It’s the Massively OP Podcast, an action-packed hour of news, tales, opinions, and gamer emails! And remember, if you’d like to send in your own letter to the show, use the “Tips” button in the top-right corner of the site to do so.

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Nostalrius has decided handing its WoW emu code to Elysium wasn’t such a good idea after all

So here’s a twist in the Nostalrius saga that we didn’t see coming: The group has changed its mind about supporting its code on the Elysium servers and in fact has asked Elysium to stop using it, which would effectively shut down the new legacy servers.

The group originally ran a large vanilla World of Warcraft emulator under the name Nostalrius, which shut down last year following a C&D letter from the IP owner, Blizzard. Its admins sought to turn the voluntary closure into a catalyst for eliciting official legacy servers from Blizzard itself, drafting a 276,000-signature petition and meeting with Blizzard’s top brass in an attempt to convince the studio to serve that fanbase.

But as BlizzCon drew near after the launch of Legion, the Nostalrius admins turned to threats. “If Blizzard doesn’t make an announcement to honour their own core values, be sure that we will,” they famously wrote. Blizzard didn’t talk legacy at BlizzCon, so Nostalrius announced it would release its code to the community and allow the (much more legally inaccessible) Ukraine-based Elysium group to restart a PvE and PvP Nostalrius emu under its banner, which is precisely what started up in December, with the most recent server launching this past week.

Now Nostalrius says that it believes its actions ran contrary to its goals.

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Elysium opens up yet another Nostalrius server

The pro-vanilla World of Warcraft community is fond of flinging Blizzard’s “you think you do, but you don’t” around as a defense for the existence of illegal emulators. But how big is the demand out there for such servers when you get past the noise and bluster of the most passionate fans?

Last weekend, the Elysium Project turned on a new vanilla World of Warcraft PvP server, and apparently it’s already getting slammed, with queues causing hour-long waits to access the game. This marks the third emulator shard for returning Nostalrius players, and now it looks as though there is to be a fourth.

The team apologized for the long queue times and announced that it will be opening up a new PvP server today called Zeth’kur. See how bad the queue has gotten in the following short video.

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New Nostalrius PvP server goes live this weekend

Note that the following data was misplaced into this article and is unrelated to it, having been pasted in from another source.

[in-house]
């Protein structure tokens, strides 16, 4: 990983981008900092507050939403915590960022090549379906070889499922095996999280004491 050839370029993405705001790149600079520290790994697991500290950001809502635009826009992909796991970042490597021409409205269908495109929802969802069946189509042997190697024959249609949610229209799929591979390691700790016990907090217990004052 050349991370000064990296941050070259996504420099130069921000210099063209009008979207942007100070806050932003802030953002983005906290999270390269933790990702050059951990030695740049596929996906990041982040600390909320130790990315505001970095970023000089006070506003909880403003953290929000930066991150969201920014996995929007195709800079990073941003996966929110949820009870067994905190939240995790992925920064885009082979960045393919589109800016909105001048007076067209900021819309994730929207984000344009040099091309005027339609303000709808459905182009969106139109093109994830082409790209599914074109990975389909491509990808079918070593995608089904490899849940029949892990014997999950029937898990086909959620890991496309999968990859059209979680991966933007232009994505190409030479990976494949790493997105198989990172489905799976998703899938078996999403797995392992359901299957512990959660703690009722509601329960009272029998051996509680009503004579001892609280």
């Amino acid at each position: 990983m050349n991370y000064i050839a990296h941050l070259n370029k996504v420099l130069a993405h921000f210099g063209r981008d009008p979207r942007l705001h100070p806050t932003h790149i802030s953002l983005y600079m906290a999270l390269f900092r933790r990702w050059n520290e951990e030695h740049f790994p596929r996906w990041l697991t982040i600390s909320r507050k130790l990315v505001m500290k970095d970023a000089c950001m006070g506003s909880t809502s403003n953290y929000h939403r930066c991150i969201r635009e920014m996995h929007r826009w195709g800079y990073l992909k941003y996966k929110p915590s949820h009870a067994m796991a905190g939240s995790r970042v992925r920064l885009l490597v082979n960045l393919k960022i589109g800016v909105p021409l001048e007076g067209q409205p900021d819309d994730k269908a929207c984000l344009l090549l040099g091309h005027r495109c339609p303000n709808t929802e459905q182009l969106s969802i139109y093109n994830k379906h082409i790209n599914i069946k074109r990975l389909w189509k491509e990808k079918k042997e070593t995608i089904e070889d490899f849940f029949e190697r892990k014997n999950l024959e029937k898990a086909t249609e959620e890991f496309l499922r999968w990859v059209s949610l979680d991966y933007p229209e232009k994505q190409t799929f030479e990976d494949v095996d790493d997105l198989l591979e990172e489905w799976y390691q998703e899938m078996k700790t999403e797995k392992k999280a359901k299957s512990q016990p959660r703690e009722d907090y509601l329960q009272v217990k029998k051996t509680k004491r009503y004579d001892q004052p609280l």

Just when you thought you were going to get through the new year without a single mention of Nostalrius, January 2017 kicks you in the face and hauls the World of Warcraft vanilla emulator back into the headlines.

Apparently the two revitalized Nostalrius servers over at the Elysium Project are doing quite well for themselves, enough so that the community is preparing to bring online a third server this Saturday, January 7th. The brand-new shard will use the PvP ruleset and offer players a chance to start from scratch together.

Elysium mods are warning players to use unique passwords for their Nostalrius accounts, as a rival vanilla WoW server was hacked and its user info stolen.

Nostalrius, its shutdown by Blizzard, and its subsequent resurrection on the Elysium Project sparked some of the most verbose and heated comment discussions on the site last year.

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The most popular MMORPG conversations of 2016

Last week, we posted a rundown of the most popular MMORPG articles of 2016, calculated strictly by the number of pageviews they got. Today, we’re going to take a look at the most popular articles of 2016 as measured by comments, which provides an entirely different overview of the year and the genre. The other list was stuff you clicked on, but this? This is the stuff you cared enough about to comment on — and boy did you ever.

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MMO Year in Review: Turbine gave the ring to the eagles (December 2016)

This year, we’re taking a time-machine back through our MMO coverage, month by month, to hit the highlights and frame our journey before we head into 2017.

Ah, December: The month of endless annual awards… and end-year studio catastrophes. This round, all eyes were on venerable MMO studio Turbine as it announced it had spun out a new indie studio to take over Lord of the Rings Online and Dungeons and Dragons Online, as published by none other than Daybreak. Lost in the shuffle? The Asheron’s Call franchise, which will sunset in January 2017.

Meanwhile, gamers paid tribute to Carrie Fisher, Hero’s Song went belly up, Star Citizen launched Star Marine, Elder Scrolls Online teased housing, and Nostalrius relaunched.

And we rolled out our annual MMORPG awards, plus our blooper awards, weirdest stories, and other meta roundups.

Read on for the whole list!

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MMO Year in Review: New Eden free-for-all (November 2016)

This year, we’re taking a time-machine back through our MMO coverage, month by month, to hit the highlights and frame our journey before we head into 2017.

Early in November, EVE Online’s Ascension expansion ushered in a new free-to-play chapter for the sci-fi sandbox (no matter how much they tried to get us to use “clone state”!) and boosted its concurrent numbers back over 50k.

Meanwhile, BlizzCon gave us a clearer picture of Blizzard’s anemic-but-better-than-usual plans for Diablo III and its relatively rapid cadence plans for World of Warcraft in the post-Legion era. The Nostalrius saga reared its head again too as the emulator made plans for a relaunch. RIFT’s Starfall Prophecy expansion also rolled out to players.

Read on for the whole list!

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MMO Year in Review: WoW’s legacy server snarl (April 2016)

This year, we’re taking a time-machine back through our MMO coverage, month by month, to hit the highlights and frame our journey before we head into 2017.

There’s nothing for it: The legacy server debate consumed the month of April, at least in MMORPG land. Beginning with the cease-and-desist-prompted sunset of the popular World of Warcraft vanilla emulator Nostalrius server, we were dragged along from petitions and meetings to “pristine servers” and even Mark Kern in a saga that continues still in December.

EVE Online was also beset by World War Bee, which actually began back in March but had all but played out by the end of April.

Read on for the month’s whole review!